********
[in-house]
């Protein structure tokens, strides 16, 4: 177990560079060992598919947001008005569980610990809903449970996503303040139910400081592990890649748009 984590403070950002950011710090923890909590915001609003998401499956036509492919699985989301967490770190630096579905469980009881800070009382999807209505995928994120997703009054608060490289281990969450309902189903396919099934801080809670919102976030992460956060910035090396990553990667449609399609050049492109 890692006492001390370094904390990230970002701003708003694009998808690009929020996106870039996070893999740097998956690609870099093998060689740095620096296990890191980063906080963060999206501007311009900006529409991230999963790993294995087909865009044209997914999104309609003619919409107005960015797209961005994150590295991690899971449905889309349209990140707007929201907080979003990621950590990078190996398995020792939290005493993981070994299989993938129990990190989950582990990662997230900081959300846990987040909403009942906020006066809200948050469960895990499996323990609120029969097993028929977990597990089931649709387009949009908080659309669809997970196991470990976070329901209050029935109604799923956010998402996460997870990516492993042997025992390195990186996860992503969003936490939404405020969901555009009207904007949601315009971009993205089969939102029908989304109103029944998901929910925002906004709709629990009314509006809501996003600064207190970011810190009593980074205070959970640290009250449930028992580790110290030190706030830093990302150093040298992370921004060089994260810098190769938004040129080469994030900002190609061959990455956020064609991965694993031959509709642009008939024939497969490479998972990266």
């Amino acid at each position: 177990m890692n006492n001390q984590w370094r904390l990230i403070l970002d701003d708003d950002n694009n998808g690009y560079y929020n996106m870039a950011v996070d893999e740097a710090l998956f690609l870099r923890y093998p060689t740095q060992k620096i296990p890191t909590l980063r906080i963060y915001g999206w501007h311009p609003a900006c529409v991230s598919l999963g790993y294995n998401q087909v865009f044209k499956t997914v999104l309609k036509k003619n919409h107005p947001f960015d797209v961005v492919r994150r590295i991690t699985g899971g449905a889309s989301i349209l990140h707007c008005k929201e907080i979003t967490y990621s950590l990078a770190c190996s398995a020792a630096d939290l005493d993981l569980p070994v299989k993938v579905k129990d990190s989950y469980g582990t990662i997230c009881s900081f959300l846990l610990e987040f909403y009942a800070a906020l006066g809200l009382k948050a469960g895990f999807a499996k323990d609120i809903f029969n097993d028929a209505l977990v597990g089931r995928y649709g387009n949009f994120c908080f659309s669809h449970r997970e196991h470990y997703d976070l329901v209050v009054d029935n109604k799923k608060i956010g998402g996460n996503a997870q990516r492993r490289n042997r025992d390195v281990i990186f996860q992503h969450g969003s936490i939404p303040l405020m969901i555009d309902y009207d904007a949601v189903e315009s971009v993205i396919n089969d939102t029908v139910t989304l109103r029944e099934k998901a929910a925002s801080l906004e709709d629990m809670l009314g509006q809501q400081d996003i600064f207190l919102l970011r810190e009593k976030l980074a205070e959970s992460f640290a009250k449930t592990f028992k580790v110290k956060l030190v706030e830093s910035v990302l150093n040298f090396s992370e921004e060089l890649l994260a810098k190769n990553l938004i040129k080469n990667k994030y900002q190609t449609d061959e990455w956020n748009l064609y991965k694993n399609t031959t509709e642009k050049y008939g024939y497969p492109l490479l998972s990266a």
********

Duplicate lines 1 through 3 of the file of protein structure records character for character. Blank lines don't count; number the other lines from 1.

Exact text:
[in-house]
């Protein structure tokens, strides 16, 4: 177990560079060992598919947001008005569980610990809903449970996503303040139910400081592990890649748009 984590403070950002950011710090923890909590915001609003998401499956036509492919699985989301967490770190630096579905469980009881800070009382999807209505995928994120997703009054608060490289281990969450309902189903396919099934801080809670919102976030992460956060910035090396990553990667449609399609050049492109 890692006492001390370094904390990230970002701003708003694009998808690009929020996106870039996070893999740097998956690609870099093998060689740095620096296990890191980063906080963060999206501007311009900006529409991230999963790993294995087909865009044209997914999104309609003619919409107005960015797209961005994150590295991690899971449905889309349209990140707007929201907080979003990621950590990078190996398995020792939290005493993981070994299989993938129990990190989950582990990662997230900081959300846990987040909403009942906020006066809200948050469960895990499996323990609120029969097993028929977990597990089931649709387009949009908080659309669809997970196991470990976070329901209050029935109604799923956010998402996460997870990516492993042997025992390195990186996860992503969003936490939404405020969901555009009207904007949601315009971009993205089969939102029908989304109103029944998901929910925002906004709709629990009314509006809501996003600064207190970011810190009593980074205070959970640290009250449930028992580790110290030190706030830093990302150093040298992370921004060089994260810098190769938004040129080469994030900002190609061959990455956020064609991965694993031959509709642009008939024939497969490479998972990266």
């Amino acid at each position: 177990m890692n006492n001390q984590w370094r904390l990230i403070l970002d701003d708003d950002n694009n998808g690009y560079y929020n996106m870039a950011v996070d893999e740097a710090l998956f690609l870099r923890y093998p060689t740095q060992k620096i296990p890191t909590l980063r906080i963060y915001g999206w501007h311009p609003a900006c529409v991230s598919l999963g790993y294995n998401q087909v865009f044209k499956t997914v999104l309609k036509k003619n919409h107005p947001f960015d797209v961005v492919r994150r590295i991690t699985g899971g449905a889309s989301i349209l990140h707007c008005k929201e907080i979003t967490y990621s950590l990078a770190c190996s398995a020792a630096d939290l005493d993981l569980p070994v299989k993938v579905k129990d990190s989950y469980g582990t990662i997230c009881s900081f959300l846990l610990e987040f909403y009942a800070a906020l006066g809200l009382k948050a469960g895990f999807a499996k323990d609120i809903f029969n097993d028929a209505l977990v597990g089931r995928y649709g387009n949009f994120c908080f659309s669809h449970r997970e196991h470990y997703d976070l329901v209050v009054d029935n109604k799923k608060i956010g998402g996460n996503a997870q990516r492993r490289n042997r025992d390195v281990i990186f996860q992503h969450g969003s936490i939404p303040l405020m969901i555009d309902y009207d904007a949601v189903e315009s971009v993205i396919n089969d939102t029908v139910t989304l109103r029944e099934k998901a929910a925002s801080l906004e709709d629990m809670l009314g509006q809501q400081d996003i600064f207190l919102l970011r810190e009593k976030l980074a205070e959970s992460f640290a009250k449930t592990f028992k580790v110290k956060l030190v706030e830093s910035v990302l150093n040298f090396s992370e921004e060089l890649l994260a810098k190769n990553l938004i040129k080469n990667k994030y900002q190609t449609d061959e990455w956020n748009l064609y991965k694993n399609t031959t509709e642009k050049y008939g024939y497969p492109l490479l998972s990266a």